One goal in the re-branding was to re-shape the organization in a way that will be more appealing to younger chiropractors. The ACA’s average member age is presently 57. The message is better aligned with the presently more open era toward chiropractic and other integrative health and medicine practices and practitioners. Herds was pleased to report that the announcement itself had already resulted in over a couple dozen new members.
The shift in ideas and orientation came with a new look, new logo, and face on the world. The website for the organization is www.acatoday.org. The cut-line for the campaign underscores the transformative intent: “ACA Today. Not the Same as Yesterday.”
Comment: As I listened to Herd describe ACA’s new direction, I thought of the Welsh poet and author Dylan Thomas in Adventures in the Skin Trade. The author as first-person narrator – I paraphrase – speaks of the times in life when one turns around and discovers, suddenly, that one has shed a skin.
This is such a time for the ACA chiropractors. In the past, the feisty chiropractors have typically had mission statements that were, essentially, about chiropractic. The new mission doesn’t even mention the profession: “To inspire and empower our members to elevate the health and wellness of their communities.” Herd anticipates the change in the profession will take time: “We hope it will become a magnet for a meaningful approach.”
A “preferred scenario”
The ACA’s decision to follow values such as evidence, standards, collaboration and accountability follows a series of related actions for the field. The ACA, for instance, recently took the remarkable step of joining the Choosing Wisely campaign – through which it is working to diminish over-utilized services. This is the action of a maturing guild. In addition, a subset of chiropractic leaders, including Herd’s predecessor as a ACA president Tony Hamm, DC and a longtime policy and research leader Christine Goertz, DC, PhD, are working on standards and accountability from a different direction, via the organizing the Spine Institute for Quality, for which I am providing some support.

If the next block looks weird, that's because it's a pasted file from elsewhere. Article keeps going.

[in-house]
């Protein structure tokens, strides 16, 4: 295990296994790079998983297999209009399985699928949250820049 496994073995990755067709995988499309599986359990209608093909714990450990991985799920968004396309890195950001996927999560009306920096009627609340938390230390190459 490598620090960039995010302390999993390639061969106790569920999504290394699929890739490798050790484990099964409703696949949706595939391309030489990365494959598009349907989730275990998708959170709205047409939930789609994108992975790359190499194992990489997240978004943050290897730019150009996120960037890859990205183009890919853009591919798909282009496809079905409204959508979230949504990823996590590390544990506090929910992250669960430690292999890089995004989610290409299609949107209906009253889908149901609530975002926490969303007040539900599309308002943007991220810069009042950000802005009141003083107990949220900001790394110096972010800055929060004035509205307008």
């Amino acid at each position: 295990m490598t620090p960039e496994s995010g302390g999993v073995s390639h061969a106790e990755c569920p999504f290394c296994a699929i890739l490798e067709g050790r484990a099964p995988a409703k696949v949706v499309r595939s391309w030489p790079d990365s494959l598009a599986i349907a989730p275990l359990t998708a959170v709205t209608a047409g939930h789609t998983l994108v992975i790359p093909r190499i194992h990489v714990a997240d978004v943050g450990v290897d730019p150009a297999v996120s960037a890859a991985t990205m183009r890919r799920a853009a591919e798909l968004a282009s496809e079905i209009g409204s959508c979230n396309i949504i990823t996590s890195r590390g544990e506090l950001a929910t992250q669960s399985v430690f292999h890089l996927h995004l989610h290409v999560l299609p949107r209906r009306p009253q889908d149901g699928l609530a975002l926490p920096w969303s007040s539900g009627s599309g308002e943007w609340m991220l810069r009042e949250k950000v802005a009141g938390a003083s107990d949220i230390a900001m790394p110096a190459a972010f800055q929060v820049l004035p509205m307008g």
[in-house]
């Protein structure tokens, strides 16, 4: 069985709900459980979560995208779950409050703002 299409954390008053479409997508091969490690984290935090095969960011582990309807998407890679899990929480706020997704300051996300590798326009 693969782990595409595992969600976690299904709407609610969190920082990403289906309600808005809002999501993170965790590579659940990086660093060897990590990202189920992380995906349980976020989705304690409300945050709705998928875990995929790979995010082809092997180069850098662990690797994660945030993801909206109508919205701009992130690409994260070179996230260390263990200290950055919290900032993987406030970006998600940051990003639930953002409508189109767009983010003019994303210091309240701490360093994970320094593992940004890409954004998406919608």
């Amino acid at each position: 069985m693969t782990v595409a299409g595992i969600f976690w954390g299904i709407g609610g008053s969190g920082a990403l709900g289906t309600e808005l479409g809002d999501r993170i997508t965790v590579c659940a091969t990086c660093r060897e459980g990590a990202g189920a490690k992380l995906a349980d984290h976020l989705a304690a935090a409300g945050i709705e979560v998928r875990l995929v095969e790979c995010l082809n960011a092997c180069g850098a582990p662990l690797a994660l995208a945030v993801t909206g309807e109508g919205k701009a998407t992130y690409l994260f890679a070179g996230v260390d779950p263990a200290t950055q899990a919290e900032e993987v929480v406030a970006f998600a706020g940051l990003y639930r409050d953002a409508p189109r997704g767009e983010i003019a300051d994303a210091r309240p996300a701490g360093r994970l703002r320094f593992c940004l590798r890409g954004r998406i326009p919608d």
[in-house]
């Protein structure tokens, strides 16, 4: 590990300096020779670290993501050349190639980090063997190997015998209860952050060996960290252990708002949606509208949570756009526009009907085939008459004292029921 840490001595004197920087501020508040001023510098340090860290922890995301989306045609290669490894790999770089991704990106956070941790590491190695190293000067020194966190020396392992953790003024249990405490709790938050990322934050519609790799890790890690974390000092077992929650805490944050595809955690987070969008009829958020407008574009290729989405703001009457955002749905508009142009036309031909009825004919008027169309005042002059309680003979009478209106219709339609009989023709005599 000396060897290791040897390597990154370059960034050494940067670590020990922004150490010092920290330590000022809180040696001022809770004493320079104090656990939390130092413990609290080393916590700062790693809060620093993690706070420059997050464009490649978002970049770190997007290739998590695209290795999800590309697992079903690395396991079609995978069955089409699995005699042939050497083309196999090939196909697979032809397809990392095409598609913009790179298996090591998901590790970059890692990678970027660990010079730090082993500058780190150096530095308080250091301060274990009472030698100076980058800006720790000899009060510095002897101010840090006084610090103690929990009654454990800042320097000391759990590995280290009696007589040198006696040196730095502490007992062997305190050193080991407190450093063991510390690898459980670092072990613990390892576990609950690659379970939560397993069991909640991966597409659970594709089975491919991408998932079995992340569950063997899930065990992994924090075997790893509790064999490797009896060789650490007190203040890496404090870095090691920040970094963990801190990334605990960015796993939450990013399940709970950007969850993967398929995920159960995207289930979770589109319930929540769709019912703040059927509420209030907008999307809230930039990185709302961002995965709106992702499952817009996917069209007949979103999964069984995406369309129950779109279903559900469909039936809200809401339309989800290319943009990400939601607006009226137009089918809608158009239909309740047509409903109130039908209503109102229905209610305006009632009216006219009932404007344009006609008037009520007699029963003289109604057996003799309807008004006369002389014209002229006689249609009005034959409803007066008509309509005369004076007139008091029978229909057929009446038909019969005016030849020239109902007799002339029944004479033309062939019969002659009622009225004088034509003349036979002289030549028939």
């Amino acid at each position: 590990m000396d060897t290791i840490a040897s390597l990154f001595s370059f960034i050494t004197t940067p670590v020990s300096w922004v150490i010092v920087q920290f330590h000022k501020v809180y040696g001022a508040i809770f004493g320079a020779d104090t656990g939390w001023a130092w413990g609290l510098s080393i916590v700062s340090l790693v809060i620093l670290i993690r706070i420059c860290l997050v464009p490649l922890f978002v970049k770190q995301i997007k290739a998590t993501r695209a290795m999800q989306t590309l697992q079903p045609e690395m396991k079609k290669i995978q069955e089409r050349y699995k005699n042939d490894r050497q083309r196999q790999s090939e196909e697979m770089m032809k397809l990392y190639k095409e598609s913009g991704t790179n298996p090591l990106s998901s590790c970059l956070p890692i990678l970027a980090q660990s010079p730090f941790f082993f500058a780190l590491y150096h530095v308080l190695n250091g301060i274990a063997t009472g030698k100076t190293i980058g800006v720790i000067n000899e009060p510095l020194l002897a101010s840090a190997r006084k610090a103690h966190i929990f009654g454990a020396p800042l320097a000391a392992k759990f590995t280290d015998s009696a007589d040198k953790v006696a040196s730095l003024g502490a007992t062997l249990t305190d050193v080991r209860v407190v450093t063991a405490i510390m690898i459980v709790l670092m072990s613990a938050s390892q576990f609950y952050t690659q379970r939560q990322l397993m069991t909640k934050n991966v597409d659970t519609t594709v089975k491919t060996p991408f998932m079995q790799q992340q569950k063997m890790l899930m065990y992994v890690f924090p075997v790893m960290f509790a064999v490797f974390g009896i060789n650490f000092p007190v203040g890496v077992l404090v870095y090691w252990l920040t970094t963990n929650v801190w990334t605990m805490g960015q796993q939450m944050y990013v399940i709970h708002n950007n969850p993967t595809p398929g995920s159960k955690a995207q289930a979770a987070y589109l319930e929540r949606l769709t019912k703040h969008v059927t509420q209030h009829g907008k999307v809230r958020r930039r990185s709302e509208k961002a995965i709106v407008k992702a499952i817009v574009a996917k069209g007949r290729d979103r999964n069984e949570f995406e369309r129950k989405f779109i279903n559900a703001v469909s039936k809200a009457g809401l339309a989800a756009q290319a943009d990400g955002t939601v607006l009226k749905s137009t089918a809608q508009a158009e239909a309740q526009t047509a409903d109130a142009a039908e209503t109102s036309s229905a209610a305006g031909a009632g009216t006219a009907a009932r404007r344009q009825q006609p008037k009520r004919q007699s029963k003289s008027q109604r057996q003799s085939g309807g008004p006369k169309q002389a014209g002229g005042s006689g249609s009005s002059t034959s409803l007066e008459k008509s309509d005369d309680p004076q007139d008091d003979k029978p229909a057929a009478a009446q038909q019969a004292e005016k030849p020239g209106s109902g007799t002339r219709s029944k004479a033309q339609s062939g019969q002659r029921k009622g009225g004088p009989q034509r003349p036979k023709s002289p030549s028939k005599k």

Notably, each of these may be viewed as setting up future chiropractic doctors for what futurist Clement Bezold, PhD determined was the field’s “preferred future” in his 2013 publication, The Future of Chiropractic Revisited. This is Scenario 3: Integration and Spine Health Leadership. In this possible future, “chiropractic enters mainstream medicine as the spinal health expert in the health care system. Many join [Patient Centered Medical Homes] and other integrated care teams and become critical partners in addressing back pain and spinal health.”
Bezold’s “Revisited” version of his futures work for chiropractic also included a remarkable break with his past efforts. Instead of framing chiropractic’s future around unity, he suggested that the field was likely to remain split. The ACA’s new face, brand, and intention are clearly on track with both Scenario 3 and this realistic perspective.